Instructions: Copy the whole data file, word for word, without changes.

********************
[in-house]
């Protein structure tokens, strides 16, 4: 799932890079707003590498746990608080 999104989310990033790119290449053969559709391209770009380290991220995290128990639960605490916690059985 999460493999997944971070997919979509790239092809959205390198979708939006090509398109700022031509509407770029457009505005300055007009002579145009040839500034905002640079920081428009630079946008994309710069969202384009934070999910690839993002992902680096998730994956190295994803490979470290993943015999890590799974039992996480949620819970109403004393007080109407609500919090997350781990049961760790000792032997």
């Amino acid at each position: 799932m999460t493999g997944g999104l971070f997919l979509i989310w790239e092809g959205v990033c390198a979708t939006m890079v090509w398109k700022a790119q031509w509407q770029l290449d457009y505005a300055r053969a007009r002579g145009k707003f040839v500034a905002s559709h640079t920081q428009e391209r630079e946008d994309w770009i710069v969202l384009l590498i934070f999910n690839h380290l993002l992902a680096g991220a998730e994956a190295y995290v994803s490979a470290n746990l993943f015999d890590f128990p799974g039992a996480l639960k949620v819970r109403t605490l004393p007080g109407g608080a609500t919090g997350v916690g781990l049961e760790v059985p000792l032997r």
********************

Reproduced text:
[in-house]
């Protein structure tokens, strides 16, 4: 799932890079707003590498746990608080 999104989310990033790119290449053969559709391209770009380290991220995290128990639960605490916690059985 999460493999997944971070997919979509790239092809959205390198979708939006090509398109700022031509509407770029457009505005300055007009002579145009040839500034905002640079920081428009630079946008994309710069969202384009934070999910690839993002992902680096998730994956190295994803490979470290993943015999890590799974039992996480949620819970109403004393007080109407609500919090997350781990049961760790000792032997």
């Amino acid at each position: 799932m999460t493999g997944g999104l971070f997919l979509i989310w790239e092809g959205v990033c390198a979708t939006m890079v090509w398109k700022a790119q031509w509407q770029l290449d457009y505005a300055r053969a007009r002579g145009k707003f040839v500034a905002s559709h640079t920081q428009e391209r630079e946008d994309w770009i710069v969202l384009l590498i934070f999910n690839h380290l993002l992902a680096g991220a998730e994956a190295y995290v994803s490979a470290n746990l993943f015999d890590f128990p799974g039992a996480l639960k949620v819970r109403t605490l004393p007080g109407g608080a609500t919090g997350v916690g781990l049961e760790v059985p000792l032997r």